If you’re a dyed-in-the-wool Mac user, you’re not shut out of the Oculus experience, but it’s going to be more difficult and, with everything Apple, more pricey. The most affordable Mac that will offer a reasonable Oculus experience is the 21.5-inch iMac, equipped with a 2.9GHz quad-core Intel Core i5 processor, 8GB of RAM and an Nvidia GeForce GT 750M GPU. It costs £1,199. In terms of laptops, the most affordable one that could do Oculus justice is the £1,999 15-inch Retina MacBook Pro, with 16GB RAM, a 2.5Ghz Intel Core i7 processor and Nvidia GeForce GT 750M GPU. Though the RAM and processor in the MacBook are arguably overkill, any lower down the range and you have to settle for integrated Iris Pro graphics, which may struggle with the more intense VR experiences.

With your DK 2 unboxed and your souped-up PC ready to go, you’ll need to start plugging all the DK 2 gubbins in. I’m pretty sure you know a HDMI lead from a USB port, but in case you need some help, here’s Oculus’s DK 2 set-up guide.

What You Need: Software

With your hardware set-up, you now need to get Oculus’s software sorted. First off, you’ll need to get the Runtime package installed. Both Windows and OS X installers can be found here. On PC, installing is simply a matter of running the .exe file found in the package, and then rebooting your computer. It’s slightly more complex on the Mac, as OS X doesn’t support direct rendering. As a result, you’ll have to manually go into your System Preferences > Displays menu and adjust your settings to rotate the Rift’s display by 90 degrees. It’ll save you headaches if you uncheck the ‘Mirror Displays’ option too.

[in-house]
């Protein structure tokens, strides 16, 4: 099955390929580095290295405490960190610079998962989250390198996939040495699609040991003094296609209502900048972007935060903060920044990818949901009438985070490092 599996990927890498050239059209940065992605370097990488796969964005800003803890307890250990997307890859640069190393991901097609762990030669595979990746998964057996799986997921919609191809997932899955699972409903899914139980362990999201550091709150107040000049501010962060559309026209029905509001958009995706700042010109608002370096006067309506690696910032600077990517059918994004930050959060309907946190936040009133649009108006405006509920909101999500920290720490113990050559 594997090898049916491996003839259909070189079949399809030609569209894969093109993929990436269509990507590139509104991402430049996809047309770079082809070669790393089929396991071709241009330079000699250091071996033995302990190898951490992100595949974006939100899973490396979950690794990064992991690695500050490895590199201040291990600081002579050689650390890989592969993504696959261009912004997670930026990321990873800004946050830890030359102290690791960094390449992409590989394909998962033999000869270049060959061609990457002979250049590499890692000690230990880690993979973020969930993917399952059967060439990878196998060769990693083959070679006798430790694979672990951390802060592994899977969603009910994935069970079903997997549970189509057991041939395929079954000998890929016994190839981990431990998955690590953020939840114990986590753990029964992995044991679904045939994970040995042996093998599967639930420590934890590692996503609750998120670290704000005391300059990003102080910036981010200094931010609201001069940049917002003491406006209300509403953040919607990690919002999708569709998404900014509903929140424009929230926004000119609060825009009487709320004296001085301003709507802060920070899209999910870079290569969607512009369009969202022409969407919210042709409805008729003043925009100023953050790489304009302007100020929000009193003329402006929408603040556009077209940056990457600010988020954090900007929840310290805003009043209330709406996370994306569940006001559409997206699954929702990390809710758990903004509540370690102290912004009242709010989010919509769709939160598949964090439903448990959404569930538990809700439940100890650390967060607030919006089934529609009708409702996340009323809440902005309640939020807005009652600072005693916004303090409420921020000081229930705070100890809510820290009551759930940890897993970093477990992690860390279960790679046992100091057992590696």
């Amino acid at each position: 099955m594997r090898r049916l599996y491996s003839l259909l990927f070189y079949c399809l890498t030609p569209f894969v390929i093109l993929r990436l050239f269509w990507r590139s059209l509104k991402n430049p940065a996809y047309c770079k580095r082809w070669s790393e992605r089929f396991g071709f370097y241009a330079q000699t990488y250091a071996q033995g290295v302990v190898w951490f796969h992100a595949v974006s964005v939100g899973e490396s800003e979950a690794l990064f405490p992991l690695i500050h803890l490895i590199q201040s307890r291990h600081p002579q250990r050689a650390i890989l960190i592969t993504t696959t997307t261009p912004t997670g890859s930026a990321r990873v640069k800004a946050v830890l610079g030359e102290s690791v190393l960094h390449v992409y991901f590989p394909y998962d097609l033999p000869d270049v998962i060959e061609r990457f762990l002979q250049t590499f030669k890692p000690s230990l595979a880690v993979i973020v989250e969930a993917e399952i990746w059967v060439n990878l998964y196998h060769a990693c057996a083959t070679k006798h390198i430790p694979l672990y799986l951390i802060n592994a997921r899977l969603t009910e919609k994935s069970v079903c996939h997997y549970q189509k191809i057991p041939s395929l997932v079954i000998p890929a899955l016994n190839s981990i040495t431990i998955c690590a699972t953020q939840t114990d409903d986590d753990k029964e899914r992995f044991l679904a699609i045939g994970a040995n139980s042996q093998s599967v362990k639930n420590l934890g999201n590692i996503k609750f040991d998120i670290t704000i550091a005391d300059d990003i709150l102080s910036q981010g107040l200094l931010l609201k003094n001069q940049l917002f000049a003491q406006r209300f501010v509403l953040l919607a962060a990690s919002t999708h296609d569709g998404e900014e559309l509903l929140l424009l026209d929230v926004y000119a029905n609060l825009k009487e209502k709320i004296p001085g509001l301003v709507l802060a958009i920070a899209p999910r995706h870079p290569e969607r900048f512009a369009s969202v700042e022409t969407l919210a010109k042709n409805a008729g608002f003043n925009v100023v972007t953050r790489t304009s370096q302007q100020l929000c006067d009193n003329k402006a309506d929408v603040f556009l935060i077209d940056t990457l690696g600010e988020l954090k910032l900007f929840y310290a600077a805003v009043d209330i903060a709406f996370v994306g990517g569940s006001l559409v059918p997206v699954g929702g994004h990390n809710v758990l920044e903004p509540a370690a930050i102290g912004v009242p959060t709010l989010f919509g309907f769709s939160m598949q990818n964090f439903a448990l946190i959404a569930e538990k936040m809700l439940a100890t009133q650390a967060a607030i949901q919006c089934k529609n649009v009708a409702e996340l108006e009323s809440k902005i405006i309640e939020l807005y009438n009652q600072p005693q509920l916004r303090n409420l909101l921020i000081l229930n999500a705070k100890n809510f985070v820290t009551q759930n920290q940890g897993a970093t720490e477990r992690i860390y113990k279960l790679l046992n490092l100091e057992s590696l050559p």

You’ll now have access to the Oculus System Tray in Windows (in OS X, the same controls are found in the /Applications/Oculus/Tools folder. The configuration tools in here will need to be tweaked based on the VR experience you’re looking to delve into, but it’s a good idea to set up a bespoke User Profile. Things like player height and gender can be set -- important for giving your in-game avatar a similar sense of “being” as your own, and helping you be immersed in the world. You can also manually turn an “Eye Relief” slider on the side of the DK 2 to adjust the lens distance within the headset -- you’ll need to match this with the equivalent software slider in the Configuration utility to get the most comfortable experience.

Things to Remember

As a development kit, not a consumer product, you need to be prepared for a lot of tinkering to get the Rift to do what you want it to. This isn’t (yet) a plug and play VR or VR gaming option -- you’ll need to dig around in settings menus, be unafraid of the term “mod” when it comes to PC gaming and be ready to trawl forums for the best set-ups for your virtual reality showcases. But once you do, you’re in for a treat -- Oculus Rift is unlike any virtual reality experience that’s gone before it, and though it now has competitors waiting in the wings, is even in this developer’s form the best way to experience VR at home. Have patience, join a VR community and dive in, proud in the knowledge that you’re a trailblazer in what’s certain to be the next stage of human/computer interaction.

The Best Oculus Rift Games and Demos

Whether you’re into the space-faring grandeur of Elite: Dangerous or the icy tundras of The Elder Scrolls V: Skyrim, there are Oculus Rift workarounds for many top games. The third-party VorpX 3D driver software can take many existing DirectX 9, 10 and 11 games and render them in a way that Oculus Rift can understand. As existing titles haven’t been built with Oculus Rift in mind, results will vary -- things like HUD elements can be skewed, and animations can be a little wilder than you’d comfortable expect from “natural” VR movements. That said, Elite: Dangerous is one of the best VR experiences you can currently have, and has been developed with native DK 2 support.

Our pals over at Kotaku have put together an excellent list of their nine favourite VR games and demos so far (including software built specifically for the Rift). Check out their choices: it’s definitely a great place to start.